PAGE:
We have also had recent success synthesizing new members of the langasite series that preserve the original langasite structure.  Using the same strategy of the dugganite compounds, we prepared K3TeFe3P2O14, which has a much smaller lattice that Ba3NbFe3Si2O14.  The transition temperature appears to be increased to 41 K in this material, due to the increased magnetic exchanged between the Fe3+ ions.  Further tests are necessary to determine if the transition has a multiferroic origin.

Future studies include extending the Pb compounds to introduce other magnetic ions (such as Mn2+), single crystal growth of all of these materials by flux methods, and future testing of the multiferroic samples.  This project has enabled the funding of 4 undergraduate students, with two of them completing undergraduate thesis projects as a direct result of this work.  In addition, some of this work has been presented at major conferences such as the CSC in Calgary, Alberta earlier this year.


[1]  H. Fritze, J. Electroceram. 26, 122 (2011).

[2]  L.L. Lumata, T. Besara, P.L. Kuhns, A.P. Reyes, H.D. Zhou, C.R. Wiebe, L. Balicas, Y.J. Jo, J.S. Brooks, Y. Takano, M.J. Case, Y. Qiu, J.R.D. Copley, J.S. Gardner, K.Y. Choi, N.S. Dalal and M.J.R. Hoch, Phys. Rev. B 81, 224416 (2010).

[3]  H.D. Zhou, L.L. Lumata, P.L Kuhns, A.P. Reyes, E.S. Choi, N.S. Dalal, J. Lu, Y.J. Jo, L. Balicas, J.S. Brooks and C.R.Wiebe, Chem. Mater. 21, 156 (2009).

[4]  C. Stock, L.C. Chapon, A. Schneidewind, Y. Su, P.G.Radaelli, D.F. McMorrow, A. Bombardi, N. Lee and S.W. Cheong, Phys. Rev. B 83, 104426 (2011).

[5]  B.V. Mill, Russ. J. Inorg. Chem. 54, 1205 (2009).

[6]  A.E. Lam, An X‐ray Crystallographic Study of the Crystal Structures of Four Tellurium Oxysalt Minerals: Dugganite, Choloaite, Rodalquilarite, and Graemite. Dissertation, University of British Columbia, 1998.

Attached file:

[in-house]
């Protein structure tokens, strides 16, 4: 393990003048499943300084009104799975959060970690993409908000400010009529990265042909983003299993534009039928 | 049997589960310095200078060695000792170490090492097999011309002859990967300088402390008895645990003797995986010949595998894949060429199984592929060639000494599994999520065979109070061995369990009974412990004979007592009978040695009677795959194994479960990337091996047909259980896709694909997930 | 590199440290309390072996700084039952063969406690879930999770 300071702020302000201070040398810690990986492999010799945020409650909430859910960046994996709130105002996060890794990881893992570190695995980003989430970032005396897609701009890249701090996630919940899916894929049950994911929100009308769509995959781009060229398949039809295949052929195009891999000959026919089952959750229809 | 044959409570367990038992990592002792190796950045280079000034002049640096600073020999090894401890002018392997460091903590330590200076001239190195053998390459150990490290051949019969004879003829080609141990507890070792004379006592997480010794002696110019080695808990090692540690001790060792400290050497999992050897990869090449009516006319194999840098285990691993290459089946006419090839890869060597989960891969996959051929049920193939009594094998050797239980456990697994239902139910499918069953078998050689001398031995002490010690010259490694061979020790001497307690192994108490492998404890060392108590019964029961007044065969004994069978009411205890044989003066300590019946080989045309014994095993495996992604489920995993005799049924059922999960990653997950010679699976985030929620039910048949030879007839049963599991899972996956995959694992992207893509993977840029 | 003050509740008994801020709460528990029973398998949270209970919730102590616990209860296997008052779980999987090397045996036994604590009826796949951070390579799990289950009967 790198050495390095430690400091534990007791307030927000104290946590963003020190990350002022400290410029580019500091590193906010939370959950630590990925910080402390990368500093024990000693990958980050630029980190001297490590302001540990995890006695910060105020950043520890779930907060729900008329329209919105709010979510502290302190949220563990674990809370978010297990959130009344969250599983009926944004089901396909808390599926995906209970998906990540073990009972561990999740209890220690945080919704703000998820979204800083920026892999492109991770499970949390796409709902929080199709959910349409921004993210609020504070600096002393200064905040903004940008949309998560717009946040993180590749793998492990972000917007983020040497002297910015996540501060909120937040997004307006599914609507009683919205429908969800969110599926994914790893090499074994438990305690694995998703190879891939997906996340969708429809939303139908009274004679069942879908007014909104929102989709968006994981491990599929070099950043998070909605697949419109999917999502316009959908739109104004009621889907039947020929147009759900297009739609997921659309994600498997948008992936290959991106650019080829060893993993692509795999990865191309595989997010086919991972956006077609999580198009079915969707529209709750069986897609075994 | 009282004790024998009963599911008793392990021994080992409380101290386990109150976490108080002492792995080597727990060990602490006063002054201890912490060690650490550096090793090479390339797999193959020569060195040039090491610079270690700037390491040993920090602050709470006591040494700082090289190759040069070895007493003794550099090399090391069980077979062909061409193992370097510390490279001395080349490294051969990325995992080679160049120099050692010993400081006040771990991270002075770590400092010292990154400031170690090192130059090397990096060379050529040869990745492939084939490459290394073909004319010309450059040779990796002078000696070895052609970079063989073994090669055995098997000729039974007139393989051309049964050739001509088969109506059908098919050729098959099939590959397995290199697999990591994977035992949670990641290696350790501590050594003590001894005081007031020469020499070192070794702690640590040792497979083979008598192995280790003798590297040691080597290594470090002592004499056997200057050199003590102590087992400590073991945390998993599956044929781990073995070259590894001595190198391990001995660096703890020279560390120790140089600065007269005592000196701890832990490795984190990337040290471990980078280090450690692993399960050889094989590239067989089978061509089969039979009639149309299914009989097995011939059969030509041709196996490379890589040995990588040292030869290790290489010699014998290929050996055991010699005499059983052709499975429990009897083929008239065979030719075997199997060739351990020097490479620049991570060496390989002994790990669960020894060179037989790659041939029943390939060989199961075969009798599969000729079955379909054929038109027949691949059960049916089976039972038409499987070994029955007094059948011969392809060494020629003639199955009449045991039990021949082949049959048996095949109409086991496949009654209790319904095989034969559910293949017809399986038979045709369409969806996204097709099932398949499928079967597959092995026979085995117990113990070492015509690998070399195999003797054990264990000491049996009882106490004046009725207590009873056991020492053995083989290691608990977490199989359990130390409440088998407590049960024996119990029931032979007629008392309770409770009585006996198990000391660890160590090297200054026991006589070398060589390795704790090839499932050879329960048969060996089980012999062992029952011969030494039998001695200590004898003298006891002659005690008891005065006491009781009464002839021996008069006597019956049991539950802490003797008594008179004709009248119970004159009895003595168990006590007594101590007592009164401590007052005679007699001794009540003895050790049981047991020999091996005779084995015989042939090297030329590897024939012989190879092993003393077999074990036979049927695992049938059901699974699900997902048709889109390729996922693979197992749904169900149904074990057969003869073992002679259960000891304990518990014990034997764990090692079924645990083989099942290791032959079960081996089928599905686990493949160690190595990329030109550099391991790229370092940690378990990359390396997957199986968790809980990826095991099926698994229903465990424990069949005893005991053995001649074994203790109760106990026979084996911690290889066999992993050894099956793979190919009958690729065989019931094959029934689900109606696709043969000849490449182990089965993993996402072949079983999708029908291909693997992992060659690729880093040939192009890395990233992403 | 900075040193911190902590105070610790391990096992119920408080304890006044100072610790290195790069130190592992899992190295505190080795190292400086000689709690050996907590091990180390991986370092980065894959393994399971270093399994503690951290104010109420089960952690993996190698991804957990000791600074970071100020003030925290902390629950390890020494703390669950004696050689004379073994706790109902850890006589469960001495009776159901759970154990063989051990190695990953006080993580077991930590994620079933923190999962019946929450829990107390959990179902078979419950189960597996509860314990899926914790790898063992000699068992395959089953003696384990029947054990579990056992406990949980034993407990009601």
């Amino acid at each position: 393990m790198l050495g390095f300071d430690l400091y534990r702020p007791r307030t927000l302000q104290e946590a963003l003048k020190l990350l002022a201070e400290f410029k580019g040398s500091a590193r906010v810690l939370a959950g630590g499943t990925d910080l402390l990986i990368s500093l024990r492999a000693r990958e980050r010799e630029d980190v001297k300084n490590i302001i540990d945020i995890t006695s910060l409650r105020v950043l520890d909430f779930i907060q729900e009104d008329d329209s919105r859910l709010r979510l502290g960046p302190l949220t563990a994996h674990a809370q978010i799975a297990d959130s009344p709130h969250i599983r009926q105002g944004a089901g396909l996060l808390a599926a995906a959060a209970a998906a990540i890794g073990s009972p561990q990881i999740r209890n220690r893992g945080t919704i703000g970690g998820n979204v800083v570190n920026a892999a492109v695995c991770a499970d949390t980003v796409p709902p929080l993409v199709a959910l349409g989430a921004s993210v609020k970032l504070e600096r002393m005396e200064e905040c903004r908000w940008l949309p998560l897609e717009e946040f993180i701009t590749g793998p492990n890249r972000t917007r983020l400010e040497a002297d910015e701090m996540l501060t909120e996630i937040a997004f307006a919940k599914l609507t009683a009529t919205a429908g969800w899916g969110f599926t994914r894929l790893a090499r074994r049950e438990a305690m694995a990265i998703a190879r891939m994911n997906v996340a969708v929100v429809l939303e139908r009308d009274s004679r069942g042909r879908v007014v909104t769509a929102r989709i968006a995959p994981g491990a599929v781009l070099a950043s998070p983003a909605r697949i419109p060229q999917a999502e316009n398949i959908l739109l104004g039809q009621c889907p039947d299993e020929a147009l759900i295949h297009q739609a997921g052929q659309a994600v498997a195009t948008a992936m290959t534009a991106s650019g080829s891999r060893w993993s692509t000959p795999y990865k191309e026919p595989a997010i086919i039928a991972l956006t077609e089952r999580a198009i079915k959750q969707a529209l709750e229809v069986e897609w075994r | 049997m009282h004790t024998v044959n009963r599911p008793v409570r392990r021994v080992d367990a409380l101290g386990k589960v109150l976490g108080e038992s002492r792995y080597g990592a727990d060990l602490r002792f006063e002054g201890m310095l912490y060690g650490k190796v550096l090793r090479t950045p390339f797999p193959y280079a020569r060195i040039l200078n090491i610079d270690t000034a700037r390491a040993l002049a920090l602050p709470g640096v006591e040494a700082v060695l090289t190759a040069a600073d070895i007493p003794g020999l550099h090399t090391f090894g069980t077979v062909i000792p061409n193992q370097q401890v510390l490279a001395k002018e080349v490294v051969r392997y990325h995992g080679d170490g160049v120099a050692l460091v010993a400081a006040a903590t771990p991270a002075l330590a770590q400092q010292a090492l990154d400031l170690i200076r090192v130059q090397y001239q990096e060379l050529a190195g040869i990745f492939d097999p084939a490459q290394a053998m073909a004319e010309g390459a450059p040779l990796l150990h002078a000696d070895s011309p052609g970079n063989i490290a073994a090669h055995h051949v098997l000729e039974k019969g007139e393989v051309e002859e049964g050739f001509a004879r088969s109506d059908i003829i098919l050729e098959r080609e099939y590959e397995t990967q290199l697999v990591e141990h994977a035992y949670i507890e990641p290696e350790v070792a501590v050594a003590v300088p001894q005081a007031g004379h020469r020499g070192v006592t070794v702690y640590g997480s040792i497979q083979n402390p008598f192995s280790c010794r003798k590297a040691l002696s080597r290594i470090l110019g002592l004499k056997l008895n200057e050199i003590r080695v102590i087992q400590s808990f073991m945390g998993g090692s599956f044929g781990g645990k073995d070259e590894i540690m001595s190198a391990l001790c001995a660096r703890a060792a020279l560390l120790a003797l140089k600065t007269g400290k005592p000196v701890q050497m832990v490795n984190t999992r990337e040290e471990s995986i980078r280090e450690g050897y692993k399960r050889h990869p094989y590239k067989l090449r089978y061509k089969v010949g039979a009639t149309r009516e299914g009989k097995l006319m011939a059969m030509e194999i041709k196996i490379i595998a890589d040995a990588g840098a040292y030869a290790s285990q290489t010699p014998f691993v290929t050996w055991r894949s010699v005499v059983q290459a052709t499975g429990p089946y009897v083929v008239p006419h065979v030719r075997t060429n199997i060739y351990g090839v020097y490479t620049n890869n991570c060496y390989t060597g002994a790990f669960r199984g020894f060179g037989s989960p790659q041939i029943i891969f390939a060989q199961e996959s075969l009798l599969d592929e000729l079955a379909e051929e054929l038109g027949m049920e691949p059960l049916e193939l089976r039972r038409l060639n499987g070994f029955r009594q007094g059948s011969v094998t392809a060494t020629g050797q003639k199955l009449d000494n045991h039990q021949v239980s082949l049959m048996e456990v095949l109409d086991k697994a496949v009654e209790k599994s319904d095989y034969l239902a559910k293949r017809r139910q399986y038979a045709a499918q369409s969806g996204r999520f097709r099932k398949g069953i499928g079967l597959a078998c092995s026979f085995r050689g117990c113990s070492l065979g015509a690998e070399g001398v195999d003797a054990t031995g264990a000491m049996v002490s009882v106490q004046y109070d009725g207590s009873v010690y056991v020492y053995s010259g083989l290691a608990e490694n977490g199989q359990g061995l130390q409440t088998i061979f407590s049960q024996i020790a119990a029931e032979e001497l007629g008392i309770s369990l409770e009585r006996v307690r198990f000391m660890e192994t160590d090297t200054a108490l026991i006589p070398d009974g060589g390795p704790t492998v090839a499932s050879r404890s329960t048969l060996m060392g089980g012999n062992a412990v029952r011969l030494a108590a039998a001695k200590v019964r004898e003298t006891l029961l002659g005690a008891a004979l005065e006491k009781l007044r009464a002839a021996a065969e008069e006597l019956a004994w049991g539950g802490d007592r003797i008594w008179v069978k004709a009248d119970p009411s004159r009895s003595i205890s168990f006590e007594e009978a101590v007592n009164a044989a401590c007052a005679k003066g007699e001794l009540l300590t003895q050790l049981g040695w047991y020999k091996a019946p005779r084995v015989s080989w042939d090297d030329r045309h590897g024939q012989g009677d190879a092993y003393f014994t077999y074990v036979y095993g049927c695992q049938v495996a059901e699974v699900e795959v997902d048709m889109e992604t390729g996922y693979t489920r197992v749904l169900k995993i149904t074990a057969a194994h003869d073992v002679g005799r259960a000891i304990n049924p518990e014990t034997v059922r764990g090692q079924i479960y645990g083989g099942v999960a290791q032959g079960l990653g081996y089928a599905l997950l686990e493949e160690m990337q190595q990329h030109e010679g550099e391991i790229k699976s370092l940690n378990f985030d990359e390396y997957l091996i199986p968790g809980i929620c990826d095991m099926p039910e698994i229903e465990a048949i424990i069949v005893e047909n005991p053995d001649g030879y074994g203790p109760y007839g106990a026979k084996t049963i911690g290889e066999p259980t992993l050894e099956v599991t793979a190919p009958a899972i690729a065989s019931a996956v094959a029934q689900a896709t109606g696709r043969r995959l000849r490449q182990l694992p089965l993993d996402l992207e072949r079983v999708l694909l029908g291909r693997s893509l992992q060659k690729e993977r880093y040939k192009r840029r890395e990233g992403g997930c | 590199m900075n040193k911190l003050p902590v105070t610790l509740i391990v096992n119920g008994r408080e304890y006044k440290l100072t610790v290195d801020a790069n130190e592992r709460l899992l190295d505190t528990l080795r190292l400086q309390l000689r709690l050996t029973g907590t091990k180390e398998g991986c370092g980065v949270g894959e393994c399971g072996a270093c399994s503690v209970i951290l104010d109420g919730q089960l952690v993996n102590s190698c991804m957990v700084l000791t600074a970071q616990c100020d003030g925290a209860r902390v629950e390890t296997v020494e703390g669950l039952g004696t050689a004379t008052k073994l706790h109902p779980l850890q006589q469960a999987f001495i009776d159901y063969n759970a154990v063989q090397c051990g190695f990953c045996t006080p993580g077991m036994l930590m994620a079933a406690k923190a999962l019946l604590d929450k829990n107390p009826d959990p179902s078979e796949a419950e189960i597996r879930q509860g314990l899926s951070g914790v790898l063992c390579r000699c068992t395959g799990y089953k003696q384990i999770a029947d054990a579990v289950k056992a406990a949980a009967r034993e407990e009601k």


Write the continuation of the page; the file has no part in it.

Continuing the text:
[7]  H.J. Silverstein, K. Cruz‐Kan, A.M. Hallas, H.D. Zhou, R.L. Donaberger, B.C. Hernden, M. Bieringer, E.S. Choi, J.M. Hwang, A.S. Wills and C.R. Wiebe, Chem. Mater. 24, 664 (2012).

Figure 1:  Neutron diffractogram contour plot showing two magnetic transition temperatures at 8.6 K and 6.0 K in Pb3TeCo3V2O14.  Diffuse scattering, indicative of short-ranged ordering, appear at high temperatures [7].

Figure 2:  The temperature dependence of the dielectric constant (black) shows anomalies at each of the transition temperatures.  The first derivative of the dielectric constant (red) shows these anomalies more clearly. [7]

Figure 3:  The magnetic structure of Pb3TeCo3V2O14 below 6 K shown from the (a) ab and (b) ac planes.  The magnitude of the moment changes over 6 unit cells (c).  An intermediate magnetic structure appears between 6.0 and 8.6 K that is illustrated in (d).  An example of a dynamic spin is circled in red. [7]